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After finishing our tour of the Belfast, we had time for some lunch at Cote Restaurant, next the the Belfast. Lunch went down so well that myself, Ronan and his mum returned here the following day for lunch. There was a great value lunch menu on offer, which cost £9.95 for a main course. I would certainly recommend eating here, as it was great vaue for very good quality food.

After we finished up lunch, it was time to head to Twickenham for the match. Helen had hoped to get an Australia jersey on the way, as they were impossible to get at home but she had no better luck in London on her way. The best we could all do was to get a few Australia T-Shirts.

We had absolutely brilliant seats, thanks to Ronan. We were sitting in the first row, right behind the posts and we were nearly  close enough to join in during the warm ups. We all had a brilliant time at the match. It was very amusing sitting between Ronan and Helen to hear their shouts at the ref for high tackles and during other moments of frustration and excitement. The final score went in Australia’s favor, winning 33-21 over Argentina.

Unfortunately, Claire and Helen had to leave us the next morning, as they had an early afternoon flight  from Stansted back to Dublin. That left myself, Ronan and Ronan’s mum with a day to do a bit more sight seeing. Me and Ronan started the day with a visit to the Tower of London. As Ronan’s mum had paid a visit here previously, she decided to give it a miss. After visiting it, Ronan and I could see that once you have visited it once, you wouldn’t be in a hurry to go back. It was a lovely place to visit, would wouldn’t be at the top of my list of places I’d recommend to visit in London and it is a little on the pricey side.

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After our visit to the Tower of London (and getting very distracted by all the sparkling crown jewels), we headed to the London Eye, which Ronan’s mum was very exciting to take a trip on. Due to the long queue and being a little tight for time to get back to the airport, we decided to by the express tickets to get on the Eye, costing us £34.95 on the day. However, if you buy this ticket online, you can save 15%. This was money well spent in our eyes though, as you get amazing views of London and with a very short wait of less than 5 minutes to get into a capsules, verses a 30 minute wait with the standard ticket, which would have cost £24.95. My one word of warning is to make sure that you are steady on your feet before getting onto the London Eye (and not on crutches), as they don’t stop the London Eye for you to get on and off of it, unless you are a wheelchair user. However, it is well worth the jump.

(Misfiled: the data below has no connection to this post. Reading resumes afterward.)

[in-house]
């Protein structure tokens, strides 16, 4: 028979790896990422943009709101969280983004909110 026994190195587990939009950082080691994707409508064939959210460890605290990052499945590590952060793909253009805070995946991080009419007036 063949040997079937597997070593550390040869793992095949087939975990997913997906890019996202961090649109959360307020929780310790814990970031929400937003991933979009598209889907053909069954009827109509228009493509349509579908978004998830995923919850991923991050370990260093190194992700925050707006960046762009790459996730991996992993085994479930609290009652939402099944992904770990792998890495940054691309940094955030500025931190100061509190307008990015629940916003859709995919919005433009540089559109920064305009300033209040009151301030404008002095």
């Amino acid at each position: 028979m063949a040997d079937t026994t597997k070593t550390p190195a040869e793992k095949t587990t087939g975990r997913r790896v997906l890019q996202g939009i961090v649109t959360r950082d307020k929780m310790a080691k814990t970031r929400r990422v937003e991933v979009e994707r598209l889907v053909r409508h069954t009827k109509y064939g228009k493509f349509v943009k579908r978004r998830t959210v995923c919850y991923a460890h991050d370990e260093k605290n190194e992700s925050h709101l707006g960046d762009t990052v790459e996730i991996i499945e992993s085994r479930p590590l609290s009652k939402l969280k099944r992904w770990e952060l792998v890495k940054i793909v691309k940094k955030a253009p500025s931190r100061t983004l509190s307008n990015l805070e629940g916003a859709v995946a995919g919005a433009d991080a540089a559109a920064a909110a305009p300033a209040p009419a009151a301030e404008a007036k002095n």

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All in all, we had a very short visit to London, and there’s an awful lot more that we would like to do if and when we visit again. On a previous visit, Helen and Claire visited the Science Museum and Natural History museum, both of which they highly recommended, with the Science Museum being a highlight. They also enjoyed a brilliantly entertaining walking tour of the city,  run by Sandeman’s. This free walking tour covers all the main sights and stories including Covent Garden, Trafalgar Square, Nelson’s Column, The National Gallery, St. James’s Palace, Buckingham Palace, Big Ben, Westminster Abbey and the Houses of Parliament. This tour starts in front of the Apple Store in Covent Garden – just look for the team with the red SANDEMANs NEW Europe umbrella. Tips for the guides are welcome at the end of the tour.

Looking forward to planning a trip to London again and packing more sights in (hopefully without Ronan having a chest infection next time, and nearly loosing a lung), however this will probable be a few years away, as we are just 2 months away from our Big Trip now…